The Philippines still has plenty of unexplored islands. Remote destinations create the irresistible human desire to discover. This desire eventually attracts commercial tourism, often enjoyed in excess. Still, nothing has to go to ruin. ‘Green travel’ or being conscious of the impact of our actions, no matter how seemingly small, helps toward the preservation of our lands and seas.
True to our thrust of living an inspired life, Pursuit of Passion recommends five ways of enjoying new destinations with minimal environmental impact and maximum feel-good result.
1. Leave some things to chance
Once upon a time, we traveled for chance encounters with wildlife. To be in a destination where we ‘might possibly’ spot rare creatures was in itself part of the excitement. Today, wildlife tourism has become a high selling point for some destinations, disrupting the natural habits and survival of indigenous creatures.
While it’s hard to resist the opportunity of a guaranteed encounter with the cute and the exotic, allow the beauty of surprise to happen in their natural environment. Those planning to swim with the whale sharks, for example, can do so in Donsol, Sorsogon, where interaction with the gentle giants can be enjoyed in their habitat. The tourism office limits the daily number of guests and boat traffic, protecting the waters and its wildlife.
2. Challenge yourself
Conserve Water, a sign reads in your hotel bathroom. It certainly makes sense to reduce water waste and save on energy bills by showering quickly, but this is often easier said than done. Who doesn’t, after all, enjoy a leisurely cool shower on a hot day?
So here’s a fun trick: Play music to keep track of the amount of time you spend under running water. Challenge yourself to a one-song shower, averaging 3 minutes and 30 seconds. You get bonus points for finishing up before the song ends. Lengthy productions like Bohemian Rhapsody don’t count.
But why is it important to cut our consumption when more than 70% of the earth’s surface is water? Because fresh clean water is limited. The water that comes from our seas needs to go through desalination, a costly process. Excessive water consumption can also contaminate the natural groundwater that countless plants and animals rely on, consequently reducing the nutrients we eat in fruits, veggies, and meat. Everything we do comes back to us.
3. Eat local
We’re such foodies, aren’t we? And isn’t eating part of the joys of travel? With food retail chains cropping up everywhere it has become convenient for us to opt for fast food over slow, homestyle cooking. Still, it’s good to be reminded that local produce is healthier, tastier, often served fresher, provide sustainable income for the residents and is great for the environment. Less import and transport of goods mean less carbon emission.
When traveling, look for farmers’ markets and pick-your-own orchards. Speak to the local growers about their recent harvests. Understanding the seasonality of fruits and veggies will help us appreciate and respect the organic cycles of agriculture. And instead of eating at food chains, treat yourself with family recipes served in small, independent eateries.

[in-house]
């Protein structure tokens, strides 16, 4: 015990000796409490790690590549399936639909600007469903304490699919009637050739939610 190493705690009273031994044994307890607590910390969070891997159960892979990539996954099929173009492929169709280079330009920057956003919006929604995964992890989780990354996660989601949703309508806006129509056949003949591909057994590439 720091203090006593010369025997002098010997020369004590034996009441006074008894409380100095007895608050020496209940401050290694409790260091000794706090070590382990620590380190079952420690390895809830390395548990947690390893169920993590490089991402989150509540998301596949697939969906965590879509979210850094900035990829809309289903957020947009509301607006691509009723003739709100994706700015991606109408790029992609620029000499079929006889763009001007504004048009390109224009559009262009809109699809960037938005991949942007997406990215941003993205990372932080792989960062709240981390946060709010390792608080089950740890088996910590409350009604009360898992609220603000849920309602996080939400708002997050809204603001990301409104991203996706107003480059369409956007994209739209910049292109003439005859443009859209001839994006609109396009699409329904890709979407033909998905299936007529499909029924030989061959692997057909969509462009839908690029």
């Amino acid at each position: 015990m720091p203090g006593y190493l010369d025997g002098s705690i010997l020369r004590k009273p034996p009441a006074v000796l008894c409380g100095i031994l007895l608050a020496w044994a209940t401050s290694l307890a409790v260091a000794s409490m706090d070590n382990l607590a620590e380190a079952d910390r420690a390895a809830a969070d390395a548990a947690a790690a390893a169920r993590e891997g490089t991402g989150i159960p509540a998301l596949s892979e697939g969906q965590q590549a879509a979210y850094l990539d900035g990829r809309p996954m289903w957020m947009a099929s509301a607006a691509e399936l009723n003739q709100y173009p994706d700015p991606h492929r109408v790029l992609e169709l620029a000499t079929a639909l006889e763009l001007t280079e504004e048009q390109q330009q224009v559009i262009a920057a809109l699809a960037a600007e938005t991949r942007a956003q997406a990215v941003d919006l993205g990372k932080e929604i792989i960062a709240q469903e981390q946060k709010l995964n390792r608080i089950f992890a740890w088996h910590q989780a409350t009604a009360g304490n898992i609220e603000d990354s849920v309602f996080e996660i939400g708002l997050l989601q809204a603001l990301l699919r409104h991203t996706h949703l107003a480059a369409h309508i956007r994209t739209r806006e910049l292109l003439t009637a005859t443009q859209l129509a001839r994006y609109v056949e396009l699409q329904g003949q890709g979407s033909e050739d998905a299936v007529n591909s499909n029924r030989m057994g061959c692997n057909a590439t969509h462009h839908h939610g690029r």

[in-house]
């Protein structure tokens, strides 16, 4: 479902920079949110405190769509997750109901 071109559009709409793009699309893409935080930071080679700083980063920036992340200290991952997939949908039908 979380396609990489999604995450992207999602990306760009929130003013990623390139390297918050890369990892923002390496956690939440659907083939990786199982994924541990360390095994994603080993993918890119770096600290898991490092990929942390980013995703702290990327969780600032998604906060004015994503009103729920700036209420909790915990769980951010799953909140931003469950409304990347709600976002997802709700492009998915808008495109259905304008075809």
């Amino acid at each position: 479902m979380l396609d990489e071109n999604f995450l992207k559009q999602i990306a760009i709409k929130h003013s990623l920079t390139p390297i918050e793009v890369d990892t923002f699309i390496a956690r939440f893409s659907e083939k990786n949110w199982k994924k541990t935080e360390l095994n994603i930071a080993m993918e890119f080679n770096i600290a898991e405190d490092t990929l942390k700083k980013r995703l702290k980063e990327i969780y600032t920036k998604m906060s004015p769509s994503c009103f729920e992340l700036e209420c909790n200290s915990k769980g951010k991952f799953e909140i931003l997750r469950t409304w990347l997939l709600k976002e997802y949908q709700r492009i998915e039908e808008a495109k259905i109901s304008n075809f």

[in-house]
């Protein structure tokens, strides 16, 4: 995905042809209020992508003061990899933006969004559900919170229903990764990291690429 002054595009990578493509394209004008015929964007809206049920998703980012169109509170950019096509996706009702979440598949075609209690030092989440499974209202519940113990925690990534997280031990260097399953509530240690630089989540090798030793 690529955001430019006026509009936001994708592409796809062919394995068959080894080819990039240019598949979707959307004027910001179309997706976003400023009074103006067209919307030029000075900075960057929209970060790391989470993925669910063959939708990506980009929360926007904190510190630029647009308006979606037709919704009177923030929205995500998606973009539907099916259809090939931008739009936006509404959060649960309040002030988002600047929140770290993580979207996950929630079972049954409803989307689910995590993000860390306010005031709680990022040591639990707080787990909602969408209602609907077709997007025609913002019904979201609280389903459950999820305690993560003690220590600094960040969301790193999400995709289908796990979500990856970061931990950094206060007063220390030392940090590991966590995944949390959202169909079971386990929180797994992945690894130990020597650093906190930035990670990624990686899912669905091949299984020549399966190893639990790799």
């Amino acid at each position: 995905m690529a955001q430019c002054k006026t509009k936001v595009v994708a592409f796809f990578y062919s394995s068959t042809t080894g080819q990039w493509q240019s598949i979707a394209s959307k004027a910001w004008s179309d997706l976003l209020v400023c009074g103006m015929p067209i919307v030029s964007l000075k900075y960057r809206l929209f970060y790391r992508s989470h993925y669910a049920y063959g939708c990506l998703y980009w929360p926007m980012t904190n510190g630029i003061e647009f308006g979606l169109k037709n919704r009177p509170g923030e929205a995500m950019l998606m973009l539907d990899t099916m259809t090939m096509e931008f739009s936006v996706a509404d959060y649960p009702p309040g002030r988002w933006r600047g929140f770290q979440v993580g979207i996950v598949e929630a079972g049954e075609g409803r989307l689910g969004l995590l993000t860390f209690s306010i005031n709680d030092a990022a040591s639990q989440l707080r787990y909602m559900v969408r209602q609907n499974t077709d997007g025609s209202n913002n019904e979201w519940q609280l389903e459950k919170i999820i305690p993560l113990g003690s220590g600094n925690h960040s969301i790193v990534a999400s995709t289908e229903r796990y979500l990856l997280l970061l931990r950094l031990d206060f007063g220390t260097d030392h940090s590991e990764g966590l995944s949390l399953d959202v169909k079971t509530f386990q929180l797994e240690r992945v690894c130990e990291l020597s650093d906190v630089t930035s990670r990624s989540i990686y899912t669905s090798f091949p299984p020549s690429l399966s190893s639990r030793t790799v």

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4. Travel by land
Traveling overland isn’t always possible in a country with so many islands though whenever possible, choose land transport over air.
According to EarthTalk.org, an environmental Q&A column, ‘four people sharing a car would collectively be responsible for emitting only 104 kilograms of CO2, while the same four people taking up four seats on a plane would generate some 736 kilograms of carbon dioxide’. Carpooling also cuts the cost of travel. And if you want to help micro-economies, using public transport is a sustainable way of contributing towards someone’s income.
Another option is cycling. It’s pollution-free, great for the health and makes for an easier photo break when something interesting comes up the road.
If you must fly, opt for direct or non-stop flights. An aircraft’s carbon emissions are largely produced during take-off and landing cycles. Booking connecting flights consequently multiply the ecological damage.
5. Bring your own bags
How many plastic bags and bottles do we use and dispose of when traveling? Billions.
The Philippines is a biodiversity hotspot and we are cohabiting with tens of thousands of wild species that die out prematurely at the cost of human convenience.
Help preserve our islands and the lives that depend on them by investing in a refillable stainless steel water bottle. They’re handy, easy to carry and most local restaurants will be happy to refill it. Also, keep a reusable canvas bag handy for when you shop local goods and handicrafts.
Every little effort helps.